The Soil Health Institute and the National Association of Conservation Districts have released the findings of a comprehensive nationwide study that underscores the economic benefits of enhancing soil health. The study demonstrates how adopting soil health management systems (SHMS) can not only bolster the environment but also enhance farmers’ profitability and resilience across diverse soil types, geographical regions, and cropping systems.
The agricultural sector has long been tasked with the dual challenge of producing food for a growing global population while minimizing its environmental impact. The recent study presents a compelling case for the implementation of soil health practices as a means to achieve this balance, showcasing how these strategies offer a tangible return on investment for farmers.
Dr. Wayne Honeycutt, President and CEO of the Soil Health Institute, emphasized the dual nature of the benefits of soil health practices. “We know practices like cover crops and no-till benefit the environment by storing soil carbon, reducing greenhouse gas emissions, and improving water quality,” he stated. “However, investing in soil health is also a business decision. This project provides farmers with the economic information they need to feel confident when making that decision.”
The collaboration, which spanned several years and involved the Soil Health Institute, the National Association of Conservation Districts, and the USDA’s Natural Resources Conservation Service, delved into the economics of SHMS across a wide array of crops and livestock systems. The study’s scope included crops like canola, corn, cotton, soybean, wheat, and more, as well as livestock operations involving dairy cows, beef cattle, chickens, and hogs.
A central component of the study involved interviewing 30 farmers with successful track records of implementing various SHMS practices, such as cover cropping, reduced tillage, rotational grazing, and more, across 20 different states. These interviews aimed to capture farmers’ firsthand experiences and assess the economic impacts of adopting these practices.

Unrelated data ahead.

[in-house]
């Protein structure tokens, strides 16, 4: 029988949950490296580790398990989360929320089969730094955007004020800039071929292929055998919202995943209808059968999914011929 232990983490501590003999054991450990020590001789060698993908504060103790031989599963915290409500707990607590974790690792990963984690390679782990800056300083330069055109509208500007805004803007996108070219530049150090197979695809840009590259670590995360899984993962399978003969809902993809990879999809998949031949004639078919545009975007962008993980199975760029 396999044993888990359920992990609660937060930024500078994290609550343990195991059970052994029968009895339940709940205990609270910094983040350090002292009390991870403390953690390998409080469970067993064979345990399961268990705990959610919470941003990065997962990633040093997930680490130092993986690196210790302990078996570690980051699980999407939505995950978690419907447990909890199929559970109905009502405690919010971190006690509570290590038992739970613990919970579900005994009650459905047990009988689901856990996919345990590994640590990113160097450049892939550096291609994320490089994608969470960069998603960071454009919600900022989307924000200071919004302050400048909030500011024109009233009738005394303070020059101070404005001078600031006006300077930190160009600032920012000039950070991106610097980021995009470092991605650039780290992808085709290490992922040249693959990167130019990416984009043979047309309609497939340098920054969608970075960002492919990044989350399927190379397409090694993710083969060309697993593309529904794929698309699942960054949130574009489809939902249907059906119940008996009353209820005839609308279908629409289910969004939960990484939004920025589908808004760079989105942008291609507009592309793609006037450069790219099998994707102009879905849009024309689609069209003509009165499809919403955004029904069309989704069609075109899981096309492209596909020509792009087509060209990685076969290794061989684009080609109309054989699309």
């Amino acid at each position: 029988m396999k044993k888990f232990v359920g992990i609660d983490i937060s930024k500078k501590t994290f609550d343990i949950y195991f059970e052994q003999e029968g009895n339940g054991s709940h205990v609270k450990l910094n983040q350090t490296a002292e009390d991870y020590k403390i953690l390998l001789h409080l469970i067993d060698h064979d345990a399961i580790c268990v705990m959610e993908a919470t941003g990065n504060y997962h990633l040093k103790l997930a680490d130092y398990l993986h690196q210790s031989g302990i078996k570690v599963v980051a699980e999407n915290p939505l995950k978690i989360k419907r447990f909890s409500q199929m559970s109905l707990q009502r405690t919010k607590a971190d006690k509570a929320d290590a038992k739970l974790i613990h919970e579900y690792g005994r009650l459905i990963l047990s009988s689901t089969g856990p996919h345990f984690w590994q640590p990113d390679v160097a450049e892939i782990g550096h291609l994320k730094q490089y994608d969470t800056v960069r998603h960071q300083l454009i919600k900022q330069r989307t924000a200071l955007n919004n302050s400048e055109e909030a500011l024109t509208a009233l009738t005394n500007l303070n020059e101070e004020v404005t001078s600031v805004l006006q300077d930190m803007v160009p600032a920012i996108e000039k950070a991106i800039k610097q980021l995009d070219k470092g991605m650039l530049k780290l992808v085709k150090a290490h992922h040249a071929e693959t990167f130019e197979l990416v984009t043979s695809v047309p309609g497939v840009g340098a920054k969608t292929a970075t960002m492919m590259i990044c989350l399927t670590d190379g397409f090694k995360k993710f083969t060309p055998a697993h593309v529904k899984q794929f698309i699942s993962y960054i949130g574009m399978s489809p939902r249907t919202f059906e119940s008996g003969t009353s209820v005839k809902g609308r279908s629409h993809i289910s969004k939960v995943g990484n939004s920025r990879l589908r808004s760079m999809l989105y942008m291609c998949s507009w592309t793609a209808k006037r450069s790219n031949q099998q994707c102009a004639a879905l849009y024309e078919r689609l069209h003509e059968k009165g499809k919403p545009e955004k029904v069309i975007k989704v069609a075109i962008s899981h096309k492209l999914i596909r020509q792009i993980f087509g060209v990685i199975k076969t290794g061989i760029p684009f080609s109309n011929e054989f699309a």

Key findings of the study include:
- Increased Net Farm Income: Across 29 farms analyzed, SHMS implementation led to an average increase in net farm income of $65 per acre.
- Cost Savings: The study revealed that implementing SHMS reduced costs for growing different crops. Corn production costs were lowered by an average of $14 per acre, soybean production costs decreased by $7 per acre, and the cost reduction for other crops averaged $16 per acre.
- Yield Improvements: A significant percentage of farms reported yield increases due to SHMS adoption. Approximately 42% of farms growing corn, 32% of farms growing soybean, and 35% of farms cultivating other crops reported yield improvements.
- Additional Benefits: Farmers cited several additional benefits of adopting SHMS, including decreased erosion and soil compaction, improved access to fields during wet conditions, and increased resilience to extreme weather events.
Jeremy Peters, CEO of the National Association of Conservation Districts, emphasized the importance of helping farmers make informed decisions about adopting new practices. “We recognize that farmers must weigh the costs, risks, and overall benefits when introducing new practices into their operations. This project shows that soil health management systems are feasible and profitable.”
The study’s outcomes emphasize the potential for soil health practices to drive economic and environmental progress simultaneously. NRCS Chief Terry Cosby highlighted the broader implications stating: “Soil health management practices help producers increase profits, reduce costs, and limit risks while conserving our nation’s resources.” He also emphasized the critical role of voluntary conservation programs in supporting the viability of U.S. agriculture.
To facilitate knowledge sharing and education, individual farmer videos, economic factsheets, and narratives have been created for each of the 30 interviewed farmers. These resources provide valuable insights into the real-world experiences of adopting SHMS and the resulting economic benefits.
The study’s conclusions extend beyond the 30 farms analyzed, suggesting that many more farmers could stand to gain economically from adopting SHMS. As the agricultural industry continues to grapple with the challenges of sustainability and food security, the findings highlight a pragmatic pathway toward achieving both environmental and economic goals.
By promoting soil health, farmers contribute to the preservation of natural resources and also position themselves to thrive in an increasingly uncertain agricultural landscape. As the Soil Health Institute and the National Association of Conservation Districts continue their efforts to advance soil health science and education, the potential for transformative change within the agricultural sector becomes more evident. Through the adoption of soil health management systems, farmers can forge a resilient and profitable path forward, ensuring a more sustainable future for both their businesses and the planet.